In my ‘How to create a unique logo’ I’ve already talked about the psychology of colors shortly, and how they are important for your branding. I’ve mentioned that cool or warm shades and even different hues of certain colors evoke certain emotions. But colors can also interact and create an even more powerful impact through their copresence. That is the underlying premise of color schemes.

If we think about nature’s beauty, we can recall many different color schemes and their emotional impact. A calming sunset over the sea with all its tender pastel colors and an image of an erupting volcano with its intense contrast and different black, red, and orange hues are maybe equally beautiful. But they make a very different impression.

Taking it a step further, you can also think about what kind of landscapes your clients would be liked to be placed in. Would they like to be energized or rather calmed? Would they like more structure or more variety? Would they like to feel comfortable or rather intrigued or surprised?

The practical guide to creating color schemes

There are color schemes for any of these needs. And if you can think of a matching landscape and find an image of it, you can take the color directly from there. One excellent tool for this is Adobe Color. Here’s a color scheme it has generated for me based on a landscape image. The calculation of these schemes is supported by algorithms that ensure that the result is somehow harmonious. There are also different options to choose from, like complementary or hue-based schemes.

If you already have a brand color, like the base color of your logo, you can use that as a base. You can even calculate color gradients with the same tools. Here is an example based on The Cecily Groups logo and the complementing color scheme based on the main color.

The results can be further adjusted until the desired outcome is reached. If you have neither an imaginative landscape nor a base color in mind, you can also look up the current color trends and create harmonies based on that. The Pantone Color Institute has one tone selected as Color of the Year since 2000. They also make color trend forecasts like the one base on the New York Fashion Week Spring/Summer 2022.

You can also use a reversed method and search images with certain colors or color combinations. This can give your ideas of new, unusual color harmonies. Some tools for that are Multicolor and Designspiration. In a limited way, even Google Search can do that: you can select certain colors under search tools.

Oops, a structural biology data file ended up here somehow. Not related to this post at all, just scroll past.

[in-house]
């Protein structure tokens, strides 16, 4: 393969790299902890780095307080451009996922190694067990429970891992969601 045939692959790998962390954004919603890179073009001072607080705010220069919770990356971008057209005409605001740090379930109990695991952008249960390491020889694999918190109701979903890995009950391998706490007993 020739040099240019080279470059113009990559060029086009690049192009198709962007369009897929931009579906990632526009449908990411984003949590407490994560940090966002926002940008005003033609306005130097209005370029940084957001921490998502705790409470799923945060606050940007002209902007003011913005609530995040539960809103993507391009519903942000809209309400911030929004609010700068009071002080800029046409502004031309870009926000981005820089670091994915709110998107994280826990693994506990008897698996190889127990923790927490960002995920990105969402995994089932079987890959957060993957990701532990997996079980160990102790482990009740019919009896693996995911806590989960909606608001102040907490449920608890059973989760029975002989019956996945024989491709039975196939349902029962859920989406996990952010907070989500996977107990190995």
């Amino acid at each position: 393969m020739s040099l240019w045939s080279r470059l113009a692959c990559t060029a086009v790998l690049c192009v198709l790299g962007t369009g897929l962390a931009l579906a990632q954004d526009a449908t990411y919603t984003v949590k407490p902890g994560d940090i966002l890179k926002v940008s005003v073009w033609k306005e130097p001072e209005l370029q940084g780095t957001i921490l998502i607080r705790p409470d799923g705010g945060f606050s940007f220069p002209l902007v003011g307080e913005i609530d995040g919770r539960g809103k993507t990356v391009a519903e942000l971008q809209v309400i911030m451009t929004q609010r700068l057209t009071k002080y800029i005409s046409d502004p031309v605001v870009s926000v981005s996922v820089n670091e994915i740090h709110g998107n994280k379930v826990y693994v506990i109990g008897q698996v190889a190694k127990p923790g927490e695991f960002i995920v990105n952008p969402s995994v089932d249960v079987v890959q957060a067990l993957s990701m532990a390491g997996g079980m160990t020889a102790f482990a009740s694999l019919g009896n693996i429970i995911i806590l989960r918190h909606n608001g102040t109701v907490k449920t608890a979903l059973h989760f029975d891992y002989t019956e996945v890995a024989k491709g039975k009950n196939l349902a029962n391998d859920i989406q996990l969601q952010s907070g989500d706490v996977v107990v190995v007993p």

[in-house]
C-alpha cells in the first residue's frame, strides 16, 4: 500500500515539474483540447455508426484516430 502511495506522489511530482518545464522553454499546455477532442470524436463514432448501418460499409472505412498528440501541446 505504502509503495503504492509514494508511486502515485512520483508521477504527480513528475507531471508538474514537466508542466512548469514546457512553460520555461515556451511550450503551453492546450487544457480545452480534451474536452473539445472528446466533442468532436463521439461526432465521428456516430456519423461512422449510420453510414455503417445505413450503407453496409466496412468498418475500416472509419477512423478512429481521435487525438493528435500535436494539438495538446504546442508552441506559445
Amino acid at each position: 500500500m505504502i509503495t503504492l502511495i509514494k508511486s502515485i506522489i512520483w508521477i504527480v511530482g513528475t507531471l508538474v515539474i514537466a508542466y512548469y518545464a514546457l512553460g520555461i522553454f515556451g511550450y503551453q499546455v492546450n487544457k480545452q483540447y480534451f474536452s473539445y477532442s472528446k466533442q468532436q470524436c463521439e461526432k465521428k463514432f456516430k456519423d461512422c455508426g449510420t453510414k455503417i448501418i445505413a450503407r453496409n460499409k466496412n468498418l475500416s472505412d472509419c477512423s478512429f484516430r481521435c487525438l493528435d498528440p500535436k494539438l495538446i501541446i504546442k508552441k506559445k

As we see, graphic designers are sometimes get inspired by nature, fashion designers, or even Google searches. But when forecasting fresh, upcoming visual trends probably the most useful approach is looking at the fine art scene. The reason is that lot of the revolutionary ideas are boiling down from their thought and applied arts to popular trends. But it sometimes takes years, partly because fine arts trends can feel way too abstract in their original form. However, when it comes to colors, I think it’s pretty safe to use them directly.

As an example, I took Fares Micue’s Spring Breeze from Saatchi.

Websites with striking colors

Here I took some of the most praised website designs of the last years to look at their color scheme. I think we can see that they have a solid base in terms of colors so that the palette they are using could stand on its own.

My first example, ‘I Spy’ has a playful and bright scheme that it fits the content very well since it’s a site for exploration and play.

The also has some candy colors but they have one yellow shade dominating over the other colors, which makes the layout very powerful.

In the case of, two colors rule over the layout, and the combination feels equally harmonious, unusual, and modern.

The also has a similar blue, green, and grey scheme, but it’s still very different. To match the art nouveau style illustration, it has toned down color on a textured base, that gives a vintage feel.

The simply chocolate site is an interesting example because here the other hues had to harmonize with the product’s color, chocolate. I think it worked out very well and it also serves as a good example of how a gradient background can be tasteful.

I also wanted to list some good examples of dark themes, and I believe the site is one of them. Since it’s dedicated to a war movie, going darker seems like a reasonable choice.  It looks very intense but sophisticated, thanks to the simple layout.

Another design to mention on the darker scale is What I’ve found interesting here, Is that despite the dark background and red highlight, which is similar to the previous example, this color scheme makes a very different impression. Its toned-down, pastel colors, and calming greens give a rather meditative, spa-like feeling.

I hope with these different examples I was able to give you an idea of the current color trends in website design, and how different combinations can reach very different outcomes in terms of expression.


While a nice color scheme might seem like just a nice addition, we’ve seen how it sets the tone for your website and branding. At the Cecily Group, we are dedicated to forming a consistent brand strategy from the smallest details up to the big picture, because we believe it helps to create and maintains customer trust. We wish you the best of success in finding your path!